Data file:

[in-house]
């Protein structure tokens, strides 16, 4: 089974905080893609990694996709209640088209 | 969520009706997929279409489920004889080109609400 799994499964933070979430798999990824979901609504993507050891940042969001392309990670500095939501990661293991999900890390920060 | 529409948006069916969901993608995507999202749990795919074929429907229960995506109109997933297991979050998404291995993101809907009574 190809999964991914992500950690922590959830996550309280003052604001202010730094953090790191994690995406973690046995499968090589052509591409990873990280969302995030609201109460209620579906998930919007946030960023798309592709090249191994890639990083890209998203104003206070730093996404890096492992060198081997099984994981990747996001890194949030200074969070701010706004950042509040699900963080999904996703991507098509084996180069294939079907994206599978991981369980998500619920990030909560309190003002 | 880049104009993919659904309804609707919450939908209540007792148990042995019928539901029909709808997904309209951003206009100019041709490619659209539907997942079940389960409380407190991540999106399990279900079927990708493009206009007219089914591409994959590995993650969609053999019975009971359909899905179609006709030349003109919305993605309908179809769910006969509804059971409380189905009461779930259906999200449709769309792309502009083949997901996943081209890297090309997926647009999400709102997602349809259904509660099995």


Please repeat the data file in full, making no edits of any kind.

[in-house]
């Protein structure tokens, strides 16, 4: 089974905080893609990694996709209640088209 | 969520009706997929279409489920004889080109609400 799994499964933070979430798999990824979901609504993507050891940042969001392309990670500095939501990661293991999900890390920060 | 529409948006069916969901993608995507999202749990795919074929429907229960995506109109997933297991979050998404291995993101809907009574 190809999964991914992500950690922590959830996550309280003052604001202010730094953090790191994690995406973690046995499968090589052509591409990873990280969302995030609201109460209620579906998930919007946030960023798309592709090249191994890639990083890209998203104003206070730093996404890096492992060198081997099984994981990747996001890194949030200074969070701010706004950042509040699900963080999904996703991507098509084996180069294939079907994206599978991981369980998500619920990030909560309190003002 | 880049104009993919659904309804609707919450939908209540007792148990042995019928539901029909709808997904309209951003206009100019041709490619659209539907997942079940389960409380407190991540999106399990279900079927990708493009206009007219089914591409994959590995993650969609053999019975009971359909899905179609006709030349003109919305993605309908179809769910006969509804059971409380189905009461779930259906999200449709769309792309502009083949997901996943081209890297090309997926647009999400709102997602349809259904509660099995």